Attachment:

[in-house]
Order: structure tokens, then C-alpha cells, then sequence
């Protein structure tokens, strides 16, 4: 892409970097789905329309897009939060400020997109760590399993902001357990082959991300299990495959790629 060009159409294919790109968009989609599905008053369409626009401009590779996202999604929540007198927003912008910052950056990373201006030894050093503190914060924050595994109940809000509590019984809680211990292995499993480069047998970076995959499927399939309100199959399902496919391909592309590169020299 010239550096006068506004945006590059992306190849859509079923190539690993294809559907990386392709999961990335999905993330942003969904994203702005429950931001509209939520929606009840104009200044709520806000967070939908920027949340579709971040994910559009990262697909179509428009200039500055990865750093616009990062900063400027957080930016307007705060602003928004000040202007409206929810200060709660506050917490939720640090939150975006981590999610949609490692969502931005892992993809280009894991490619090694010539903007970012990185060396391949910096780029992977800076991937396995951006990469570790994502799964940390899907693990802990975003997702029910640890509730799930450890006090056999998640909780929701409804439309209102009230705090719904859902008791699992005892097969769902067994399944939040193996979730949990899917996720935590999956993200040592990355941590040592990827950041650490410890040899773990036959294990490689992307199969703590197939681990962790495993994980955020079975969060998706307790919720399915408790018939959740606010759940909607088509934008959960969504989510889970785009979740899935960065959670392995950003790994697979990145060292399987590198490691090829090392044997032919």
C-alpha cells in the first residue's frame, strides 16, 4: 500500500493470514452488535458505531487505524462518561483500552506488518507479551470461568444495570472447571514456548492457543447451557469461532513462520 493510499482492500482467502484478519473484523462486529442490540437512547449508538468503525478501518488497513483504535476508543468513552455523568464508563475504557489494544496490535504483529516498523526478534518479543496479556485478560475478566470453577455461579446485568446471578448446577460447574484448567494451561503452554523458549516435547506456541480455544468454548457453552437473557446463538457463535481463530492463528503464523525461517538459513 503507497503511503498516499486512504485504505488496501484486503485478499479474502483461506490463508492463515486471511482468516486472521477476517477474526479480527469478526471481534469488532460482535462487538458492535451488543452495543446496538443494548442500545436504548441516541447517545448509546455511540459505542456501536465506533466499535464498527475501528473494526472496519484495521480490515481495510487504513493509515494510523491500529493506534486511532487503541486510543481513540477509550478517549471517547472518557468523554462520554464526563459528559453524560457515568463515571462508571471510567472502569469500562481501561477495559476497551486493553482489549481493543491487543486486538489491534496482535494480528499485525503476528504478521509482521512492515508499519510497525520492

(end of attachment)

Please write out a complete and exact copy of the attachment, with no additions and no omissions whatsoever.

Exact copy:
[in-house]
Order: structure tokens, then C-alpha cells, then sequence
């Protein structure tokens, strides 16, 4: 892409970097789905329309897009939060400020997109760590399993902001357990082959991300299990495959790629 060009159409294919790109968009989609599905008053369409626009401009590779996202999604929540007198927003912008910052950056990373201006030894050093503190914060924050595994109940809000509590019984809680211990292995499993480069047998970076995959499927399939309100199959399902496919391909592309590169020299 010239550096006068506004945006590059992306190849859509079923190539690993294809559907990386392709999961990335999905993330942003969904994203702005429950931001509209939520929606009840104009200044709520806000967070939908920027949340579709971040994910559009990262697909179509428009200039500055990865750093616009990062900063400027957080930016307007705060602003928004000040202007409206929810200060709660506050917490939720640090939150975006981590999610949609490692969502931005892992993809280009894991490619090694010539903007970012990185060396391949910096780029992977800076991937396995951006990469570790994502799964940390899907693990802990975003997702029910640890509730799930450890006090056999998640909780929701409804439309209102009230705090719904859902008791699992005892097969769902067994399944939040193996979730949990899917996720935590999956993200040592990355941590040592990827950041650490410890040899773990036959294990490689992307199969703590197939681990962790495993994980955020079975969060998706307790919720399915408790018939959740606010759940909607088509934008959960969504989510889970785009979740899935960065959670392995950003790994697979990145060292399987590198490691090829090392044997032919």
C-alpha cells in the first residue's frame, strides 16, 4: 500500500493470514452488535458505531487505524462518561483500552506488518507479551470461568444495570472447571514456548492457543447451557469461532513462520 493510499482492500482467502484478519473484523462486529442490540437512547449508538468503525478501518488497513483504535476508543468513552455523568464508563475504557489494544496490535504483529516498523526478534518479543496479556485478560475478566470453577455461579446485568446471578448446577460447574484448567494451561503452554523458549516435547506456541480455544468454548457453552437473557446463538457463535481463530492463528503464523525461517538459513 503507497503511503498516499486512504485504505488496501484486503485478499479474502483461506490463508492463515486471511482468516486472521477476517477474526479480527469478526471481534469488532460482535462487538458492535451488543452495543446496538443494548442500545436504548441516541447517545448509546455511540459505542456501536465506533466499535464498527475501528473494526472496519484495521480490515481495510487504513493509515494510523491500529493506534486511532487503541486510543481513540477509550478517549471517547472518557468523554462520554464526563459528559453524560457515568463515571462508571471510567472502569469500562481501561477495559476497551486493553482489549481493543491487543486486538489491534496482535494480528499485525503476528504478521509482521512492515508499519510497525520492